Legislators on an interim committee studying school finance could mull changes to the Kansas Constitution altering the way the Supreme Court oversees K-12 funding and present the Legislature with tax and spending options to increase education funding.

The committee will meet three times by the end of the year to provide recommendations to legislators, who — by April — have to respond to a Supreme Court ruling that found K-12 funding unconstitutional. The court said the Legislature’s new school finance formula was both inadequately funded and unfairly distributed between schools. Some Republican legislators have expressed frustration over the court’s role in school finance and would like to see its authority changed.

Committee members are tasked with looking at a range of options, including how much to spend on schools, where spending can be cut elsewhere in the budget and whether taxes should be increased. Democrats said they were worried Republican leaders were primarily interested in a Constitutional amendment that would alter the court’s authority over schools.

The Legislature passed a new school funding formula this spring to comply with a Supreme Court decision in March that found funding unconstitutional. The new formula was found unconstitutional last month. Legislators also passed an income tax increase expected to bring in $1.2 billion over two years to roll back tax cuts championed by Republican Gov. Sam Brownback.

Senate Republicans said another such increase was “not going to happen” in a joint statement immediately following last month’s ruling. They said it showed a “disrespect for the legislative process and puts the rest of state government and programs in jeopardy. Senate President Susan Wagle did not return a request for comment.

House Speaker Ron Ryckman, an Olathe Republican, said the committee would look at a range of options, including other parts of the budget where the Legislature has long-term funding obligations and limited dollars. He said the interim committee would help legislators hit the ground running in January.

“I just think they’re going to try to skirt their Constitutional duty and attempt to amend Article Six,” said Senate Minority Leader Anthony Hensley, a Topeka Democrat.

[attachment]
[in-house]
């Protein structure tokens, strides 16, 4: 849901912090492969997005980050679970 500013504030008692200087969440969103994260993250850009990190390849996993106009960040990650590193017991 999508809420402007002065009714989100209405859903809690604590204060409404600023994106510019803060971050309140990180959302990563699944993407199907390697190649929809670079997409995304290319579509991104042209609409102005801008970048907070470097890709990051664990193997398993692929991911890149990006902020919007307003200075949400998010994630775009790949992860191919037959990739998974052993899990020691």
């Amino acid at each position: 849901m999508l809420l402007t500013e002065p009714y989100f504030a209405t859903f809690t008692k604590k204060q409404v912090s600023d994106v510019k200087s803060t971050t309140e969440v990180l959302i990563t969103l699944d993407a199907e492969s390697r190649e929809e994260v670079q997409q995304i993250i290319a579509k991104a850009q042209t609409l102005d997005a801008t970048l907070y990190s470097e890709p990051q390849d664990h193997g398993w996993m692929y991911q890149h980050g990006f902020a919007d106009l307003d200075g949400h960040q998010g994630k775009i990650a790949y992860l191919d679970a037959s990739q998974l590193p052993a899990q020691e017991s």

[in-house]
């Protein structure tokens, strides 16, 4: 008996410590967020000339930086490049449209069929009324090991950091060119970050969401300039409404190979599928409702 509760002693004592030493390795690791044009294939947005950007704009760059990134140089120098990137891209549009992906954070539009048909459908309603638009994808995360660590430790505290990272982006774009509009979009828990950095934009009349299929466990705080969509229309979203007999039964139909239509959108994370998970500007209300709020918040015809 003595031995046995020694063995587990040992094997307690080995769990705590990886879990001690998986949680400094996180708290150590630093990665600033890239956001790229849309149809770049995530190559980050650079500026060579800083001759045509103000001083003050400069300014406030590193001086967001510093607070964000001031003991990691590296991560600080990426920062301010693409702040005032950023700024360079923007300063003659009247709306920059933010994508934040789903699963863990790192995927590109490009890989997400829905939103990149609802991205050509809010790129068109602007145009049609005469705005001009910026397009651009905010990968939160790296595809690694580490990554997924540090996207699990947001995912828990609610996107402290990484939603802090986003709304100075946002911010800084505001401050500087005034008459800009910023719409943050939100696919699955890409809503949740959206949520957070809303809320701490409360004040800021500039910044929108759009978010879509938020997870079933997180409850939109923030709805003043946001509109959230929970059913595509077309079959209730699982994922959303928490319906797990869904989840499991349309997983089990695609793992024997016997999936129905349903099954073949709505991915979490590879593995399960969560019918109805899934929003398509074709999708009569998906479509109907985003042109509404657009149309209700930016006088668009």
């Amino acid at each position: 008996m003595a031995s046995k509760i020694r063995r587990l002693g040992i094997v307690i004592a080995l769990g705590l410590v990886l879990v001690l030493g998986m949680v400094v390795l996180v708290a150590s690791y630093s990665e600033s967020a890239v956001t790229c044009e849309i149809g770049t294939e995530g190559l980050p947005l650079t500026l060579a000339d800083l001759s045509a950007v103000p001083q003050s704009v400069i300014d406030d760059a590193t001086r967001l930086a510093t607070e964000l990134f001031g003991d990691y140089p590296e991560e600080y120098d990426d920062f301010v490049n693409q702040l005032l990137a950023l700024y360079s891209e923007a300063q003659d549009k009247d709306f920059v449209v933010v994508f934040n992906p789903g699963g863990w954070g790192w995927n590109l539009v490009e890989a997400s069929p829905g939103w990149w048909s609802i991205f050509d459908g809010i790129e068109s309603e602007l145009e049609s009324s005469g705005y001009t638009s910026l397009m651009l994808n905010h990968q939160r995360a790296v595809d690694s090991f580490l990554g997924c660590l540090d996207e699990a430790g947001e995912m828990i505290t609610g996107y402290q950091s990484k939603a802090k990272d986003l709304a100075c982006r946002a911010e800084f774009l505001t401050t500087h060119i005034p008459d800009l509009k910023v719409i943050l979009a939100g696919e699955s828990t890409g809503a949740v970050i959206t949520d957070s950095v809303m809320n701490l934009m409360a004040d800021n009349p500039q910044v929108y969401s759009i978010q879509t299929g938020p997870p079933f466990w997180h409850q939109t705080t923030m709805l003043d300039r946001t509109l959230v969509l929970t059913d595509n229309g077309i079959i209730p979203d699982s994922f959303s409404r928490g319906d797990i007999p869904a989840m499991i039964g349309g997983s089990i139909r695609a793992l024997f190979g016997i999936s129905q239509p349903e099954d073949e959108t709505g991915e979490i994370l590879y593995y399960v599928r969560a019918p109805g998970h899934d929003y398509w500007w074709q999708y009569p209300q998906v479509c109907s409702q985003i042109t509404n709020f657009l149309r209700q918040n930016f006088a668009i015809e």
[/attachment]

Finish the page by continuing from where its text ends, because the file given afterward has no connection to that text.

Hensley said he didn’t think a Constitutional amendment would garner much support from legislators or from voters if it were to be passed and placed on the ballot for approval. He said 33 amendments have been introduced since 1993.

“It just never has gotten on the ballot, at least since 1993,” Hensley said.

Article Six of the Kansas Constitution requires the Legislature to provide a suitable education for Kansas children. With frustration growing over the court’s continued involvement in school finance, some Republicans are interested in altering that.Ryckman said one of the options is to let Kansas voters help define what is “suitable.”

Bunker Hill Republican Rep. Troy Waymaster, chair of the House Appropriations Committee and a member of the school finance committee, said he’d like to see the Constitution amended to more specifically define the Legislature’s duty.

“I think it needs to be more specific in regards to — what do we account as quality education for K-12 education,” Waymaster said.

Waymaster said he thought any vote on an amendment would be neck-and-neck.

House Minority Leader Jim Ward, a Wichita Democrat, said he didn’t think an amendment had much support. He said he didn’t think the committee had enough moderate Republicans.

“We’re on a clock, and it seems to be a waste of days instead of getting to work,” Ward said.

Sen. Molly Baumgardner, a Louisburg Republican, said she thought the discussions over complying with the Supreme Court ruling and those over an amendment were separate issues. She said the Legislature’s work was due to the court this spring, but an amendment couldn’t appear on ballots until next fall.

“Quite frankly, I am more concerned at this point with the task at hand,” Baumgardner said.

The Legislative Coordinating Council also approved $400,000 to hire an outside expert and an attorney to assist each chamber with its school finance work.